This blog post summarizes the highlights of our paper Semantic Object Accuracy for Generative Text-to-Image Synthesis. In this paper we introduce both a new model for adversarial text-to-image (TTI) synthesis and a novel evaluation metric for text-to-image synthesis models. While our model is a variant of a Generative Adversarial Network (GAN), the evaluation metric can, in principle, be applied to any generative model that generates images from textual image descriptions.
Our evaluation metric, which we call Semantic Object Accuracy (SOA), tries to address some problems that current popular evaluation metrics for TTI tasks suffer from. In the following, we will quickly highlight these problems and then describe how the SOA tries to address them.
The two most common evaluation metrics for adversarial TTI models, the Inception Score (IS) and the Fréchet Inception Distance (FID), rely on a CNN that is pre-trained to classify images from the ImageNet dataset. This network is used on a large number of generated images (e.g. 30,000 generated images) and the network’s activations from different layers are used to calculate the scores.
The IS tries to measure two things: whether generated images contain a clearly recognizable object and whether the model can generate images of many different object categories. To calculate the IS we use the model’s classification output, i.e. the Softmax layer. For each of the generated images the entropy in the Softmax layer should be small (i.e. the network should be confident that there is one specific object in the image), while the overall entropy over the classification outputs for all images should be large (i.e. the generated images should contain objects of many different classes). The FID, on the other hand, uses the activations from an intermediate layer (e.g. the last convolutional layer) and compares the activations on this layer for generated images to the activation for real images. If the difference between activations for generated and real images is small, this should indicate that the generated images are of similar quality as the real images.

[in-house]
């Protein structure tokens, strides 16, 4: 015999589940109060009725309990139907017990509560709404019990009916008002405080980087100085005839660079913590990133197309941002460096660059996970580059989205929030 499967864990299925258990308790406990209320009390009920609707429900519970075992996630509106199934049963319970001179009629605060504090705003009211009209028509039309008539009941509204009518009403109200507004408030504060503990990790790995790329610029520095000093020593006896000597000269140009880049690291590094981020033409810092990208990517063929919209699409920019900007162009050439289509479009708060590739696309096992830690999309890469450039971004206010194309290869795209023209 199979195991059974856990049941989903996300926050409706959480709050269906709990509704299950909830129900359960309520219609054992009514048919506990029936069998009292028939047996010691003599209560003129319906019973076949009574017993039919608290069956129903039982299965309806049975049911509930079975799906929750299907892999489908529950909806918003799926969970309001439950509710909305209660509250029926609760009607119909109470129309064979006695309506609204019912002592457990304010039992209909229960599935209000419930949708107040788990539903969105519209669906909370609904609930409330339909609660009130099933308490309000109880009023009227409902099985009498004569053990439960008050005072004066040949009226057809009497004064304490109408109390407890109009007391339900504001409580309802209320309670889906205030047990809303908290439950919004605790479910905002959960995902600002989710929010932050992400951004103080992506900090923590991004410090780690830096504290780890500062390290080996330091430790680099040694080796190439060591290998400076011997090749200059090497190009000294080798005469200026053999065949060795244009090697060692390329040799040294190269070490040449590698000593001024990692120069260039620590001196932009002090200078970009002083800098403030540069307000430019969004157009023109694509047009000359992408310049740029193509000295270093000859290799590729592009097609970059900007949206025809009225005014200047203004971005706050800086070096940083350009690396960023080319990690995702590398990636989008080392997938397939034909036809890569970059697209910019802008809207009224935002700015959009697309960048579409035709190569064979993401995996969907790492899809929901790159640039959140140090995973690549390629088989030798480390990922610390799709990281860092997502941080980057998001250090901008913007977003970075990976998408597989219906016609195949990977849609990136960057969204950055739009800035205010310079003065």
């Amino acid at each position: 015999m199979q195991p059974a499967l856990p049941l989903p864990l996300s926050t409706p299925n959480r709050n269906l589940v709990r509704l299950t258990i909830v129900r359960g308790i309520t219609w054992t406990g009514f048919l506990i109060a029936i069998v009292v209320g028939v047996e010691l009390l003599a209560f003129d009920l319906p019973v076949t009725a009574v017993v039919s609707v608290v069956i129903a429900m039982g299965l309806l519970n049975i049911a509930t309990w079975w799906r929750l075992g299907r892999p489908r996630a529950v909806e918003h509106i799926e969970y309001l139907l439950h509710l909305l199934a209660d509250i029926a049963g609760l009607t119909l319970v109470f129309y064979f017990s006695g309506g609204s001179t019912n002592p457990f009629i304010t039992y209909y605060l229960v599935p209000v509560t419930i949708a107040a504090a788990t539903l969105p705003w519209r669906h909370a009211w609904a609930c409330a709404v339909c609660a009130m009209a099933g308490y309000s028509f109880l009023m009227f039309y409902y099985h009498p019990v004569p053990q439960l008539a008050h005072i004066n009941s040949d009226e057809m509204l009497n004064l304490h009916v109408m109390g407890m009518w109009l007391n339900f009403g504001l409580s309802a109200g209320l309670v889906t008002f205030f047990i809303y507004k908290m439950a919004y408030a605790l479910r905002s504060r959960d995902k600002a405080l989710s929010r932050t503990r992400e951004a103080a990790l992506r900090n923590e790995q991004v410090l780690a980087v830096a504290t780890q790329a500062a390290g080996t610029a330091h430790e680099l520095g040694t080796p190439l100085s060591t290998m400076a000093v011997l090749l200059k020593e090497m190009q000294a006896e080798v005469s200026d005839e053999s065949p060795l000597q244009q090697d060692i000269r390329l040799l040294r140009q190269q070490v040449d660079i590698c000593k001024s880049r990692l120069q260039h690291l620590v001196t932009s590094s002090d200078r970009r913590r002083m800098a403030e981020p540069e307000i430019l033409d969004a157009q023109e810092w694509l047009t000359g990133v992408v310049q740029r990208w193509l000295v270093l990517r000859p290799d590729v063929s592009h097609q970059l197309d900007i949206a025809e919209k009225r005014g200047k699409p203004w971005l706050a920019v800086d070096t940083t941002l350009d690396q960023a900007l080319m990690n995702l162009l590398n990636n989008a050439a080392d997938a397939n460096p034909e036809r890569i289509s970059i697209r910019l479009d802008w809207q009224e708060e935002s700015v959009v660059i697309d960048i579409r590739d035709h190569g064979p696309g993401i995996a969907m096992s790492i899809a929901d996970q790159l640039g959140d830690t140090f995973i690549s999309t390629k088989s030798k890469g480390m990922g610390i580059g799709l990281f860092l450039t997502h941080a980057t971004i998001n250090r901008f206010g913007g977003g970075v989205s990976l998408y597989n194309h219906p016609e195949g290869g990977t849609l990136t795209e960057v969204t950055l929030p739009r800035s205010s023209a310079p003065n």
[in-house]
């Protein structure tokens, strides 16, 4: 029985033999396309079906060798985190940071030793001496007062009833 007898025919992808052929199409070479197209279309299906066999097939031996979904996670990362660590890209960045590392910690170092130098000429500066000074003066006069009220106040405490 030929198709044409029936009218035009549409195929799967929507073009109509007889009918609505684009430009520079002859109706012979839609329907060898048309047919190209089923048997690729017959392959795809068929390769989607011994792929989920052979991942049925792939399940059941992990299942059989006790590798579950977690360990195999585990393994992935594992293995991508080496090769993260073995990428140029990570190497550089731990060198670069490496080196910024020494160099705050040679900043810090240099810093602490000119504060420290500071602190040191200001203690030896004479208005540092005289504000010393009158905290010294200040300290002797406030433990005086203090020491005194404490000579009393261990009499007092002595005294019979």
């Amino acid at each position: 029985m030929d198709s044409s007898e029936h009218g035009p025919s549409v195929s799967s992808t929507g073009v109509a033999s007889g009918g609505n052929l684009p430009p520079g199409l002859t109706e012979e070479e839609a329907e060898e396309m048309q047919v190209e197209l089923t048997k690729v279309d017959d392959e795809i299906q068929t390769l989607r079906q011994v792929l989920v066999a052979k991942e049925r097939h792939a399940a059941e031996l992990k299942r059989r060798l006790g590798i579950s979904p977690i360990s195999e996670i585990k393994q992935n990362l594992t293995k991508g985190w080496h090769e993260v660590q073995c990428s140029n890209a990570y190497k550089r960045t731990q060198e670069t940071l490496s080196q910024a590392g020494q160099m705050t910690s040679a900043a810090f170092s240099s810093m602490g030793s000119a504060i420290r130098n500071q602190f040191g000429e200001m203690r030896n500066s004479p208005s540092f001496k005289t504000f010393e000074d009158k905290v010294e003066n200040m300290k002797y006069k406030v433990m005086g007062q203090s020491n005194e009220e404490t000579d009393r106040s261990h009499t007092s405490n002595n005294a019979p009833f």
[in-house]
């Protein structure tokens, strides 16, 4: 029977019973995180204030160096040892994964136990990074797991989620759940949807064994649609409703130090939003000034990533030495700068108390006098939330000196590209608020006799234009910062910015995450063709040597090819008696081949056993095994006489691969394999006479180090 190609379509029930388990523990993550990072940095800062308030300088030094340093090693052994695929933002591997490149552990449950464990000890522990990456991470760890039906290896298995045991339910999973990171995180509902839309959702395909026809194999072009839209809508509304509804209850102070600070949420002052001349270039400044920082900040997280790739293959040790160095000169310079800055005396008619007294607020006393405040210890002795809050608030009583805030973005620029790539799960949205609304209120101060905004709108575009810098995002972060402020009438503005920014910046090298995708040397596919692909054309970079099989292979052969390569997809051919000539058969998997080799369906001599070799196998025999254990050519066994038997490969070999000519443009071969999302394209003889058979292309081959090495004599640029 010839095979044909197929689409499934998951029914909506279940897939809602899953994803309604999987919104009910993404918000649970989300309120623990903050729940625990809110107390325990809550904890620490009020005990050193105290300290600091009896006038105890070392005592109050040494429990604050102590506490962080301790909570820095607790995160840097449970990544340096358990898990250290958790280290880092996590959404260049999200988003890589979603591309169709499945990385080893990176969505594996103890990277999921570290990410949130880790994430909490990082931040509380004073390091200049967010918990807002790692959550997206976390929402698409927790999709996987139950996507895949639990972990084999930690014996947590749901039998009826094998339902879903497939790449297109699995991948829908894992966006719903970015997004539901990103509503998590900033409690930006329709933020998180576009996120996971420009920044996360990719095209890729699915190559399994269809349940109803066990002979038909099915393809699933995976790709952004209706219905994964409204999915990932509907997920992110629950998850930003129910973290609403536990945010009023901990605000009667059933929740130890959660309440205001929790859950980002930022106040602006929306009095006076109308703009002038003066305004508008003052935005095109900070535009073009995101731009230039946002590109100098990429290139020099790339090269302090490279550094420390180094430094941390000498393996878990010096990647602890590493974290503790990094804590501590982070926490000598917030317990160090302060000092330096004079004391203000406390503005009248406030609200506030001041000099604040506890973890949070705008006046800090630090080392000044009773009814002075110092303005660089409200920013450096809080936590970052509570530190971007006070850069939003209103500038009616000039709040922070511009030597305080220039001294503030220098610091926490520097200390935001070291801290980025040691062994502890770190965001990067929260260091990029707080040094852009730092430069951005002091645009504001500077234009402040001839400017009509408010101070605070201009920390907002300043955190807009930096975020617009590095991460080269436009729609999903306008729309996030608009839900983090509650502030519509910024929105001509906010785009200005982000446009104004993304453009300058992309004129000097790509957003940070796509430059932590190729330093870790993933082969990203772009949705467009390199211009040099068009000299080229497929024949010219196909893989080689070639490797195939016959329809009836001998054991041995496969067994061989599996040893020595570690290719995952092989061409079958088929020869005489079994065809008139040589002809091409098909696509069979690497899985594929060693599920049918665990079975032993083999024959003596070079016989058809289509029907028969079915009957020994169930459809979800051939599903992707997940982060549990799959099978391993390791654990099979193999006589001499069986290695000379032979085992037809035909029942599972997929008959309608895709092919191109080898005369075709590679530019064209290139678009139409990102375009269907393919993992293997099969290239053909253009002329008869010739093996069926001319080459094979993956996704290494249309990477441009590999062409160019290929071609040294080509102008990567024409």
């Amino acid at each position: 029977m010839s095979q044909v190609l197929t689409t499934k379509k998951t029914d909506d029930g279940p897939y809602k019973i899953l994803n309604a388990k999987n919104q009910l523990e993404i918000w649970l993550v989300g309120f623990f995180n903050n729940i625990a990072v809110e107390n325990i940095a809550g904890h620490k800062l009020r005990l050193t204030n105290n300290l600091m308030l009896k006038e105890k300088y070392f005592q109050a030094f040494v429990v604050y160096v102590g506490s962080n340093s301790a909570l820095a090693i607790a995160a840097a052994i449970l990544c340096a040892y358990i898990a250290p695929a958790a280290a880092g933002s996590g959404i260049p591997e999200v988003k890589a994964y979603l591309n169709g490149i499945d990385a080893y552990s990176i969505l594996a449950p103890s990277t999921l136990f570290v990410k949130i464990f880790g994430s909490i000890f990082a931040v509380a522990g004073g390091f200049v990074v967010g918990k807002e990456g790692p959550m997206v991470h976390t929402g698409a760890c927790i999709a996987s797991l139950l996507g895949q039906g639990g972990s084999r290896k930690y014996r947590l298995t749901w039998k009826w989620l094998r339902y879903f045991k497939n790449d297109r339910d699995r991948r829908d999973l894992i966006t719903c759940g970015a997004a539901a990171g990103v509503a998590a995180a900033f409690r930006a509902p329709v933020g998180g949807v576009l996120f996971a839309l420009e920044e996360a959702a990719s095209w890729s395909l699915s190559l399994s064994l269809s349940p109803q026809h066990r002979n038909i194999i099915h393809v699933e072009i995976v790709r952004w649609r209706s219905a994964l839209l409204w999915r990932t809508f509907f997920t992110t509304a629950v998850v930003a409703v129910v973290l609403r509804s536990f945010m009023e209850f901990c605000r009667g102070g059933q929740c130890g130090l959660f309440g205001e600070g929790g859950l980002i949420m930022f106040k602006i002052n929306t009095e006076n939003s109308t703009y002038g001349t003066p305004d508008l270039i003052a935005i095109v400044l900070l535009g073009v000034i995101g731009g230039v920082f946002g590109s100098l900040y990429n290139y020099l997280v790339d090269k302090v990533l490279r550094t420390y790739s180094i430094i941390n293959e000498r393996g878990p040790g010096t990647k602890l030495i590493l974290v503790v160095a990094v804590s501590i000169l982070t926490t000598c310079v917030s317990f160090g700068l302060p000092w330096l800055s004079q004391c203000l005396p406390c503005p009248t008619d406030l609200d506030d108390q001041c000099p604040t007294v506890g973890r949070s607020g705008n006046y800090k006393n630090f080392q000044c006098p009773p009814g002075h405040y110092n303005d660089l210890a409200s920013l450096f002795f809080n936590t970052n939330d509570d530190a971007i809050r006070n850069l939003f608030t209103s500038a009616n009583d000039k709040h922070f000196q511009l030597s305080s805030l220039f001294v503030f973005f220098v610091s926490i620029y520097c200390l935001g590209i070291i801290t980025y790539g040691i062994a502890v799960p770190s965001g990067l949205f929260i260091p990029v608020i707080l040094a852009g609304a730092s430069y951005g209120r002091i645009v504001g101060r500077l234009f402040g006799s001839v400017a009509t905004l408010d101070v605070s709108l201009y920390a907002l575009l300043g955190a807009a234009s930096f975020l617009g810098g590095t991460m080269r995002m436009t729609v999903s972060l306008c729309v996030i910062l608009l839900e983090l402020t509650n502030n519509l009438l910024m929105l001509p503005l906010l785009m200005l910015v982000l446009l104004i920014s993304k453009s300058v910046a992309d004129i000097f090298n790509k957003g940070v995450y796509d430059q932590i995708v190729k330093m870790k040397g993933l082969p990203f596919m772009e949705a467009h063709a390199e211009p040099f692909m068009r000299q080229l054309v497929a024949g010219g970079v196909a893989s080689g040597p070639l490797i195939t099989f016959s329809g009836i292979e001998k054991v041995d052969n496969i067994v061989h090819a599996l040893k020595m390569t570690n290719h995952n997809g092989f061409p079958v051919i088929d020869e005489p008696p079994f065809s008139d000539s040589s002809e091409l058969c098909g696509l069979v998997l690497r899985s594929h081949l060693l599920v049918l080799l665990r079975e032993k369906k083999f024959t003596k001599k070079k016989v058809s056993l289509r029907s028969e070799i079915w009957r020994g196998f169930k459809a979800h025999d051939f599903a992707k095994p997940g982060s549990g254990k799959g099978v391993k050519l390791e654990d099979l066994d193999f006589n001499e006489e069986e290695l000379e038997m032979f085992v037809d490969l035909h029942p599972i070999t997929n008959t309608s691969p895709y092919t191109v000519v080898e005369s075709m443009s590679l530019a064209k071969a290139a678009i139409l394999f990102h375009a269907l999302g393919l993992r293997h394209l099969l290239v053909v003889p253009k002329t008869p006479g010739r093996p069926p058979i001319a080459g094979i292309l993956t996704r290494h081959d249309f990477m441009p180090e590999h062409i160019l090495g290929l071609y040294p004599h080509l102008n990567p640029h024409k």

There are two main drawbacks to the IS and the FID when it comes to evaluating TTI models. The first one applies to all TTI models in that neither the IS nor the FID actually take the image caption into account when evaluating the generated image. Thus, the generated image could be judged as “good quality” even though it depicts something completely different from the image caption. The second problem is that, for more complex datasets such as the MS-COCO dataset, both of them rely on the CNN pre-trained on the ImageNet dataset. However, the ImageNet dataset is quite different from the dataset we are working on (MS-COCO), in that the ImageNet dataset consists of images that usually contain one specific object at the image center, whereas the MS-COCO dataset consists of images that contain many different objects at various locations throughout an image.